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In the Eriksen flanker and colour-word Stroop tasks, the response time (RT) difference between incongruent and congruent trials is smaller following incongruent trials than following congruent trials: the "Gratton effect" (Gratton, Coles, & Donchin, 1992). According to the prevailing conflict-monitoring theory (Botvinick, Braver, Barch, Carter, & Cohen,(More)
Response set membership contributes much to the interference in the color-word Stroop task. This may be due to selective allocation of attention to eligible responses or, alternatively, to greater inhibition of distractors that are not responses. In the present article, we report two experiments that were designed to adjudicate between these accounts. In(More)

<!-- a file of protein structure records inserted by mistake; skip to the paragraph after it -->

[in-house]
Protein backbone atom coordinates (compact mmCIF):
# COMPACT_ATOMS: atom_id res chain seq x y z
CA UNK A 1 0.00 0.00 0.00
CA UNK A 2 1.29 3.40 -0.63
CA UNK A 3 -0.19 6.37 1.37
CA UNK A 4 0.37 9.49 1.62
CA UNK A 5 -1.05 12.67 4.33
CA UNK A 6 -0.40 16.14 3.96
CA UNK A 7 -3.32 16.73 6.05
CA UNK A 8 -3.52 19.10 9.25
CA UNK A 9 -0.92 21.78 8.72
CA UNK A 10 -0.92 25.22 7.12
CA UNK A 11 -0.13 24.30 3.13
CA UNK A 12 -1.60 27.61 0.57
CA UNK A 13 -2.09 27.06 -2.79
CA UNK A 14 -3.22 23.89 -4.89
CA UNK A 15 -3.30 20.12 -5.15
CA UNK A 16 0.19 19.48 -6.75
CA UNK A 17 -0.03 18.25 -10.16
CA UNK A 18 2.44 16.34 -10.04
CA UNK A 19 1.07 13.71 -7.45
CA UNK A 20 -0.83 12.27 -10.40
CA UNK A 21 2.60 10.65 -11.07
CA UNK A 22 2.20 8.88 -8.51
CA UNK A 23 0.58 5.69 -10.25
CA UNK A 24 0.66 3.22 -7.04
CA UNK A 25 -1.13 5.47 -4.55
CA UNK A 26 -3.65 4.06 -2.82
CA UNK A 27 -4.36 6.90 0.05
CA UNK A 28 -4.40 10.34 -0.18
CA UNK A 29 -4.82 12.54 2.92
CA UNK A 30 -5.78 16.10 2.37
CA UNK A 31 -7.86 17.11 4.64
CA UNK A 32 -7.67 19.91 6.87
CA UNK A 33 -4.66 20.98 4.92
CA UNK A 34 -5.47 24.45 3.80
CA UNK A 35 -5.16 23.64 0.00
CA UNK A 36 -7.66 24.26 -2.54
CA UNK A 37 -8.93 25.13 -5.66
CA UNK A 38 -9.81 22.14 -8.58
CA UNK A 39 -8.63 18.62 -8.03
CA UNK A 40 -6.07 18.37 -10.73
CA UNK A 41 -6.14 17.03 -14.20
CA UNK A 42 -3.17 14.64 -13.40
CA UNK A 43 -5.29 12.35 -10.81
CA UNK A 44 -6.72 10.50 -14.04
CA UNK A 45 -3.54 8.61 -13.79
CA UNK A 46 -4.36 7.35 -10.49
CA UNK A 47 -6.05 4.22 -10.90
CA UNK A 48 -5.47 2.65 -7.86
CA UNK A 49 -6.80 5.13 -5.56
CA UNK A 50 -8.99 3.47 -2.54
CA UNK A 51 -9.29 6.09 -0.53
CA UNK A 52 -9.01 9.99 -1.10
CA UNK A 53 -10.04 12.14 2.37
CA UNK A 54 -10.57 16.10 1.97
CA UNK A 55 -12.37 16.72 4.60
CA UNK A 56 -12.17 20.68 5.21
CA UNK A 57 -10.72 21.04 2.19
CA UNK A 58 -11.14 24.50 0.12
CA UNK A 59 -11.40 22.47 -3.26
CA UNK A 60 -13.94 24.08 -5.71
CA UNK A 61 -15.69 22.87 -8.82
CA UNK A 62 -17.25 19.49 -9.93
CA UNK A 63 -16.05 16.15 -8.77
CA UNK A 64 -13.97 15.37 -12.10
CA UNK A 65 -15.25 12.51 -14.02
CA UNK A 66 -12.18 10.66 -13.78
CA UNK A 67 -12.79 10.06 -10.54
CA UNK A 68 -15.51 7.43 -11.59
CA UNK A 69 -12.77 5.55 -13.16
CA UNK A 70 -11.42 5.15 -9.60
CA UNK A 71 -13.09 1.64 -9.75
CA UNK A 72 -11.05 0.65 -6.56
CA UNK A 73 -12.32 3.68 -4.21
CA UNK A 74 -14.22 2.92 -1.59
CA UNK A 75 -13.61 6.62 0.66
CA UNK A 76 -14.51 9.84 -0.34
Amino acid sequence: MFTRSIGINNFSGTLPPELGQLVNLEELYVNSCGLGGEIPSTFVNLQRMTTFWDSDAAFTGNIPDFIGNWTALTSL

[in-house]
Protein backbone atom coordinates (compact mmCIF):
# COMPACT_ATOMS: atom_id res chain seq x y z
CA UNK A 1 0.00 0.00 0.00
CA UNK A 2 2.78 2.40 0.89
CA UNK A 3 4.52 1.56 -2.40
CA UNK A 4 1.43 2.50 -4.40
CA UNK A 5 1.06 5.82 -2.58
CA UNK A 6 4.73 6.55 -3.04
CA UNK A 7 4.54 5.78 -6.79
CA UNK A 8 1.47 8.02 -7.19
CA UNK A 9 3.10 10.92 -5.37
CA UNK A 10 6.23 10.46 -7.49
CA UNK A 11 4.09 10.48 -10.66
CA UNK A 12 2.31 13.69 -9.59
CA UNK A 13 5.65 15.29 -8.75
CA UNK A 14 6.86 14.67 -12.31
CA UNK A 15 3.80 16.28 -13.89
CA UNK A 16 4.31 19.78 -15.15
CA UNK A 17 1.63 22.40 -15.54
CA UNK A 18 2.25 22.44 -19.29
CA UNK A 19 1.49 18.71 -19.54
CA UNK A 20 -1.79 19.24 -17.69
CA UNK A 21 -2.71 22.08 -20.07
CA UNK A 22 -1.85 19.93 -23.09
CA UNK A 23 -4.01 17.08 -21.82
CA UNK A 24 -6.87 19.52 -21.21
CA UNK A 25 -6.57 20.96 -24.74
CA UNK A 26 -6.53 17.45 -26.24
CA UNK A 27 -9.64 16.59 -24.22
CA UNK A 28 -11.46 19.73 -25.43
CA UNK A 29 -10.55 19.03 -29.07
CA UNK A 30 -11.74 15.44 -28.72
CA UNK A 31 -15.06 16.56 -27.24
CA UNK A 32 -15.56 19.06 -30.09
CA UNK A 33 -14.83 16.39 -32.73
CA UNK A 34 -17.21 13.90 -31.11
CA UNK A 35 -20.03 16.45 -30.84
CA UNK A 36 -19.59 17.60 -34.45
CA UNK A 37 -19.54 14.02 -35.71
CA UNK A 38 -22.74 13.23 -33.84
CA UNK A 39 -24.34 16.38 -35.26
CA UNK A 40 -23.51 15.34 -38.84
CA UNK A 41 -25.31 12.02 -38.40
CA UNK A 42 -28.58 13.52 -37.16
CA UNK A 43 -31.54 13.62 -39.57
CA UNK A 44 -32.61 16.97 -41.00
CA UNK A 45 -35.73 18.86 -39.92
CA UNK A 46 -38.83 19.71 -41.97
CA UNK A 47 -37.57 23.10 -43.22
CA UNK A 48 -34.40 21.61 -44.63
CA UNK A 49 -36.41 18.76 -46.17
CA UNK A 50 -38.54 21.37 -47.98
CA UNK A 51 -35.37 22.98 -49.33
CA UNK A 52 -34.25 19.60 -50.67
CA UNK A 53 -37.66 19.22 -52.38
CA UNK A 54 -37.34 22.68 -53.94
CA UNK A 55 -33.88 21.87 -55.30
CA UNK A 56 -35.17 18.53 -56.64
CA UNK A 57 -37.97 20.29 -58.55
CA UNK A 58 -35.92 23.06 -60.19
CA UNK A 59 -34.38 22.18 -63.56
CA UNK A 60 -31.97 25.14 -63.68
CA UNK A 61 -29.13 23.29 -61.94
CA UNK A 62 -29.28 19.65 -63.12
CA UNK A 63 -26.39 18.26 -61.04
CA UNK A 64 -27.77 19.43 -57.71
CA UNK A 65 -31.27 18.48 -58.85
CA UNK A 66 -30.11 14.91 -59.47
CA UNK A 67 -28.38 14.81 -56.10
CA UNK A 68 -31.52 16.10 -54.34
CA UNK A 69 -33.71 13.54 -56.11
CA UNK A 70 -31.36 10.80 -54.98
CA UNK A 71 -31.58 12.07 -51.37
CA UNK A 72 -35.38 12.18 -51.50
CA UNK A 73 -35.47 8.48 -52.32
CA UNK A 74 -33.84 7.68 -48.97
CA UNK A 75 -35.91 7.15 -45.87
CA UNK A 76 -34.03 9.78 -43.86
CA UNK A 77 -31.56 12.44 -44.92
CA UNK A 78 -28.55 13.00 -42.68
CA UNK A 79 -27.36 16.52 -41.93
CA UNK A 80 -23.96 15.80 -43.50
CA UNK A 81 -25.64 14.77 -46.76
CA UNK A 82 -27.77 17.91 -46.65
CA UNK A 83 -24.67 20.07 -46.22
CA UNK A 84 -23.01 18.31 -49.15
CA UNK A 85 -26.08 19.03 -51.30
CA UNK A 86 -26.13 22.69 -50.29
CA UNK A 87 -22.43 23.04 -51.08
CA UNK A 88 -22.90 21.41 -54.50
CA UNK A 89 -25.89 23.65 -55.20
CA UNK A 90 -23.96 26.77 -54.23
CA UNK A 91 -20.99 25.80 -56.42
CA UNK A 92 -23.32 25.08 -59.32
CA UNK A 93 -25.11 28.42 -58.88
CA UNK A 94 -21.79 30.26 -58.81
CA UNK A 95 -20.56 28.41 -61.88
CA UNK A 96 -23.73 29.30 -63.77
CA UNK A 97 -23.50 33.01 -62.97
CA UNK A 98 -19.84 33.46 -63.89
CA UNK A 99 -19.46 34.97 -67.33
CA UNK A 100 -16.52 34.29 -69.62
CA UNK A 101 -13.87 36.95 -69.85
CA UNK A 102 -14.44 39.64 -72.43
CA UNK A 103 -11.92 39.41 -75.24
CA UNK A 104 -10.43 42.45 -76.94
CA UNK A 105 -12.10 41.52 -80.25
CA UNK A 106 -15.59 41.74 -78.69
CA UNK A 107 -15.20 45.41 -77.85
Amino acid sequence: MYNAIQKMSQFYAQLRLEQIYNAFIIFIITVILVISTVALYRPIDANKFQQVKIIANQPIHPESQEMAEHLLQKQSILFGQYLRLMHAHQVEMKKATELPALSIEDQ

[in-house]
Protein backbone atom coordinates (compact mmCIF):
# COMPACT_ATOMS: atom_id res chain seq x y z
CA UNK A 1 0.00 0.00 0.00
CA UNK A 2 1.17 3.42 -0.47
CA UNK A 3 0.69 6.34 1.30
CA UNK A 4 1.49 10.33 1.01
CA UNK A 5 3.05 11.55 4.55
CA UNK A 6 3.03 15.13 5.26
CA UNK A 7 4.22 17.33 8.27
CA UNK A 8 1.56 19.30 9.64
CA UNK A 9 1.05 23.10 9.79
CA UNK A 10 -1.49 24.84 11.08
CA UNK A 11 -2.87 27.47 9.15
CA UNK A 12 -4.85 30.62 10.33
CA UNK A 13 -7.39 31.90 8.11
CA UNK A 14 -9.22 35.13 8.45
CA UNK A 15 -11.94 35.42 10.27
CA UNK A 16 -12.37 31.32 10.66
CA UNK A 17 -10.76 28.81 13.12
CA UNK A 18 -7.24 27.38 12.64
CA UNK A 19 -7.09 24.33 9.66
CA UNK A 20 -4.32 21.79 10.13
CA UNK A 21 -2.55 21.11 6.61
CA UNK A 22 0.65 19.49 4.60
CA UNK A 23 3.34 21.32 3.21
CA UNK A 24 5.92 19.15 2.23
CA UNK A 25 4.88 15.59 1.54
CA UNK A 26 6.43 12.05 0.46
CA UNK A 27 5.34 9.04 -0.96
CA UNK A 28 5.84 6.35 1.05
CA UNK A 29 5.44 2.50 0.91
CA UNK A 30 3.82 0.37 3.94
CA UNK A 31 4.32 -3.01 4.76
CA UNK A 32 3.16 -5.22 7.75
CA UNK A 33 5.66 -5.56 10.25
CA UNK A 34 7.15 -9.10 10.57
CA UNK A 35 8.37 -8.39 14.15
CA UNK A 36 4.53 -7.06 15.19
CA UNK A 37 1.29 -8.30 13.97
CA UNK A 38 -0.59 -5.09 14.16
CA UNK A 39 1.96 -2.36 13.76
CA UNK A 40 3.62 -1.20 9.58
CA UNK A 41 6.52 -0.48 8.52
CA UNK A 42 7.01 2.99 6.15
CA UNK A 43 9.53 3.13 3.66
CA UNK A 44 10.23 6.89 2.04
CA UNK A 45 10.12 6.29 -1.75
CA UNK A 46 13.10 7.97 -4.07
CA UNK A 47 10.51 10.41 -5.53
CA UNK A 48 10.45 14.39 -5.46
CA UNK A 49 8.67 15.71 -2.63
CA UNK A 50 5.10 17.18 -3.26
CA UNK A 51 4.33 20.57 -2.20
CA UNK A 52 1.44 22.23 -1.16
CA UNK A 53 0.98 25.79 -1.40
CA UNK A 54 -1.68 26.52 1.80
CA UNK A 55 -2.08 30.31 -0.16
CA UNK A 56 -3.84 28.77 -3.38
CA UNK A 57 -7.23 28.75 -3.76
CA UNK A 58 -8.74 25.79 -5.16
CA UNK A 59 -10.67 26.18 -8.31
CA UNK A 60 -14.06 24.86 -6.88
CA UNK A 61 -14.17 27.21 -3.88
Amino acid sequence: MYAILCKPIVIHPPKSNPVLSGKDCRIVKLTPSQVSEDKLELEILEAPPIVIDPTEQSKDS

Selective attention has been intensively studied using the Stroop task. Evidence suggests that Stroop interference in a color-naming task arises partly because of visual attention sharing between color and word: Removing the target color after 150 msec reduces interference (Neumann, 1986). Moreover, removing both the color and the word simultaneously(More)
Evidence from go/no-go performance on the Eriksen flanker task with manual responding suggests that individuals gaze at stimuli just as long as needed to identify them (e.g., Sanders, 1998). In contrast, evidence from dual-task performance with vocal responding suggests that gaze shifts occur after response selection (e.g., Roelofs, 2008a). This difference(More)
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